It was in a special course for illustrators, appropriately named “Media and Methods”. It was taught by a visiting professor who was just barely out of Grad school. Looking back, I think that he taught this course only because the other “established” professors didn’t want to. They were “specialists” after all. How could a “painter” teach someone a drawing medium – absurd.
The course, as it names implies, was all about exposing students to different mediums and techniques. Students were required to produce works in ink, colored pencils, pastels, various forms of painting, and mixed media. In other words, many of us were to be forced from our “comfort zones”, as each of us had our own strengths and liked to stay within them.
In the competitive environment of art school, this was quite concerning for me. You see, I was an artist that worked exclusively in black and white. Graphite, charcoal, and pen and ink were my specialities. I had decided way back that this was the artist that I was meant to be. Color and I just didn’t get along. So, even in my second year of art school, colored pencils and pastels were a bit scary for me.
“So, even in my second year of art school, colored pencils and pastels were a bit scary for me.”
Scary or not, I was required to work in these mediums. But unlike so many of the other classes I had been in thus far, this experience was to be different.
None of my previous instructors, to this point, ever took the time to actually show us how to use a medium. Instead, they would just give us an assignment, a few days to complete it, and then tell us in the critique how we did it all wrong. Needless to say, this is not an effective way to “teach”. But that new, young, visiting professor took a different approach in his class.
On the first day of the class, he had us fill out a form. On it he asked, “What is your strongest medium?” Without hesitation, I wrote in “Graphite”.
The next day that class was in session, we were all given a schedule. Specific to our strengths, we were to teach the class a drawing or painting medium. I was to teach graphite. Others were assigned other mediums.
How I Found My New Loves
The class functioned in a unique way. Each artist shared their strongest medium and we all benefited by tips and techniques that we each had picked up along the way. Soon, the competitive nature of the class dissipated as we all collectively shared and grew together. No longer were we on “an island” of experimentation. We were learning together.
It was in this class that I grew the most during art school. I discovered a love for color, colored pencils, and pastels. One that would have never been found because of my stubborn obstinance against them prior to this experience.
But because I was forced to explore other mediums, and get serious with them, I was able to grow artistically. Without this exposure, I would have spent the rest of my time in art school and beyond confined to the mediums that I thought were “right” for me. Essentially, I would have not only limited my own breadth as an artist, but also the enjoyment that I have found in creating with the color mediums of pastel and colored pencils.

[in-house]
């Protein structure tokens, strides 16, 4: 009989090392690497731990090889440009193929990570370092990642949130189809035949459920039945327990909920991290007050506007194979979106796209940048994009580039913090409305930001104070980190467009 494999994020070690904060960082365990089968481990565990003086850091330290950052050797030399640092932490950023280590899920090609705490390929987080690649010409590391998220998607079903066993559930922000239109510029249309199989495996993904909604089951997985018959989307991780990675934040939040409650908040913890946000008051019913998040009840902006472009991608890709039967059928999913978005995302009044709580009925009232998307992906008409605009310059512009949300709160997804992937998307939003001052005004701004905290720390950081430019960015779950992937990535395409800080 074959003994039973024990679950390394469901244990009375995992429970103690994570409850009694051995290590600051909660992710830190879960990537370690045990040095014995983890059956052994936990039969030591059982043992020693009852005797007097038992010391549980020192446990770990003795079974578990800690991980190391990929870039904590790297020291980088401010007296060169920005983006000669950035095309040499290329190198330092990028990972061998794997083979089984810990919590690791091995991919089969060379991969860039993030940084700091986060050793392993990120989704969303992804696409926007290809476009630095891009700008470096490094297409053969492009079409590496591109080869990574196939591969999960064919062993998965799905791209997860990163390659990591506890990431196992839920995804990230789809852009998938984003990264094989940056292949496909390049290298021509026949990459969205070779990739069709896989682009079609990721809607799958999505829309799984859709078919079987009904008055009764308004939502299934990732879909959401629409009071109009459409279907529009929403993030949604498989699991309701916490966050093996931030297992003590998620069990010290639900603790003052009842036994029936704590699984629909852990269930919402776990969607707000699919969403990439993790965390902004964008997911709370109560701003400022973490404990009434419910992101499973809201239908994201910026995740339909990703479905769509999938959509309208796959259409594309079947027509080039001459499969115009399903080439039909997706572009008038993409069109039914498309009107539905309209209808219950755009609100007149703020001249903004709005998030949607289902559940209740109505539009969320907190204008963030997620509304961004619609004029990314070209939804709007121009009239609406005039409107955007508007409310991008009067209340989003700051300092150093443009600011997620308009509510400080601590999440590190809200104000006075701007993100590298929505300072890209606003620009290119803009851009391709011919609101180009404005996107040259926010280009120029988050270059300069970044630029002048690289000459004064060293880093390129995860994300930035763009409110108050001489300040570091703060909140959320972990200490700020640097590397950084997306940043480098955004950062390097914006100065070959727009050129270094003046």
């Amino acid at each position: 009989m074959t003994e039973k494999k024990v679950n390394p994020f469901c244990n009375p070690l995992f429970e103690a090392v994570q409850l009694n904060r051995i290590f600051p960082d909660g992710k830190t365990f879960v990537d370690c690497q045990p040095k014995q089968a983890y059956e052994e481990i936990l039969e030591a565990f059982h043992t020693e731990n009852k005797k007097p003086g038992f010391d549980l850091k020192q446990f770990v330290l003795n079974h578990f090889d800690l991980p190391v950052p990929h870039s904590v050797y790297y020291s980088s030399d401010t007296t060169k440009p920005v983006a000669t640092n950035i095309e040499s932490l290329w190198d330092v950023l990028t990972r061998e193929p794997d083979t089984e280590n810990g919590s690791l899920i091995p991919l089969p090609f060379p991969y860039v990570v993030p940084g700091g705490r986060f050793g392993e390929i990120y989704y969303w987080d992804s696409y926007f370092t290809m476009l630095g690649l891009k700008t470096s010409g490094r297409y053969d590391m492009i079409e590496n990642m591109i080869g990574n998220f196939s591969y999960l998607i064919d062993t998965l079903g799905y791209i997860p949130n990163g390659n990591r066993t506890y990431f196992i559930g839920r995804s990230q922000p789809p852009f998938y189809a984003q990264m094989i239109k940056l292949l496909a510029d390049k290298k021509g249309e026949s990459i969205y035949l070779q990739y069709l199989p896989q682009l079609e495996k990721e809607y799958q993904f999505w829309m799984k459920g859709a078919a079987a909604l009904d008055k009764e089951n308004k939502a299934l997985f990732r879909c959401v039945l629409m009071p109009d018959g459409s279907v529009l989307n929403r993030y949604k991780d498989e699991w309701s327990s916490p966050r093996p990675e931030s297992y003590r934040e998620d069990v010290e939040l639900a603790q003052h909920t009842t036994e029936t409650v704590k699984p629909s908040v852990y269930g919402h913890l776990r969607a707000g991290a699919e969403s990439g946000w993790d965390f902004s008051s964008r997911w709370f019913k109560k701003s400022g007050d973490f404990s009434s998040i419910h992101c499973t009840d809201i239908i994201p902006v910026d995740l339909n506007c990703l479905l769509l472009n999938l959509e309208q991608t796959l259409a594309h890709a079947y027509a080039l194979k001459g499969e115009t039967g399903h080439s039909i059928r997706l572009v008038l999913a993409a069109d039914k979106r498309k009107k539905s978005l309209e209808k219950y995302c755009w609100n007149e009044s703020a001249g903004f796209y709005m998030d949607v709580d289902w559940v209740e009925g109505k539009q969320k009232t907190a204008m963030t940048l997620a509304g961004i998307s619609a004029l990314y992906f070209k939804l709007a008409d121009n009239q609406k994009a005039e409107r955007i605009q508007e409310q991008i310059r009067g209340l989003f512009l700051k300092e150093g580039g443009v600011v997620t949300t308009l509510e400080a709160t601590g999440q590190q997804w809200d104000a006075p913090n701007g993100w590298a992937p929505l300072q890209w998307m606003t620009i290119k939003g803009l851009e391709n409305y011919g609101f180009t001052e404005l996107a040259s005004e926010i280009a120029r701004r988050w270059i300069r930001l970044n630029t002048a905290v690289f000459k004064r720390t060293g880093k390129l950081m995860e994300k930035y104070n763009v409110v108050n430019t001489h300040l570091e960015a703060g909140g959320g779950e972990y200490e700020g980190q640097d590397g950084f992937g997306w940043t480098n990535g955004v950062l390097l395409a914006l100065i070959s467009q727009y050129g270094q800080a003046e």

“Your artistic voice is found in your message, not in the medium that you use. When you expose yourself to other mediums, you may find that you actually have a lot more to say.”
So why do we as artists limit ourselves? Why do we feel that we must find our identity in the medium that we use?
Leonardo didn’t feel this way, neither did Michelangelo. These guys did not restrict their creativity to one drawing medium. So why should we?
It’s Good to Be Uncomfortable
It’s easy to get comfortable. It’s nice to be reinforced by success. When we try something new, we forego these things. I think that this is what stops many of us from exploring. Or perhaps, we’ve tried it before and failed.
Maybe it’s time for you to branch out as well. Maybe it’s time to try out that medium (or try it again) that is “scary” for you.
Here are a few tips to help ensure a better chance of success…
1. Educate Yourself on the Medium – Before diving in, read and watch everything that you can about the new medium that are about to undertake. Be careful that you aren’t overconfident and allow yourself to be open to other’s instruction. When you do this, you find that “Ah-Ha” experiences are plentiful. However, don’t go “overboard” with educating yourself without actually making marks and experimenting.
2. Let Your Style Shine – Our artistic style is as unique as our handwriting. You’ll find that your style will show itself in the new medium. Embrace it. Don’t get caught up in making your art look like someone else’s. Your style is yours and nobody else’s.
3. Be Open to Failure – Seldom will your first work in a new medium be a “Masterpiece”. In fact, in most circumstances that first work may look like a “failure”. But it isn’t a failure, because that work embodies growth and a learning experience. Recognize that this is part of it. Too many people try a new medium and expect immediate results. They hastily determine that they “can’t” and never try again. This is a mistake.
Your artistic voice is found in your message, not in the medium that you use. When you expose yourself to other mediums, you may find that you actually have a lot more to say.
So, what about you? What new medium are you going to try today?
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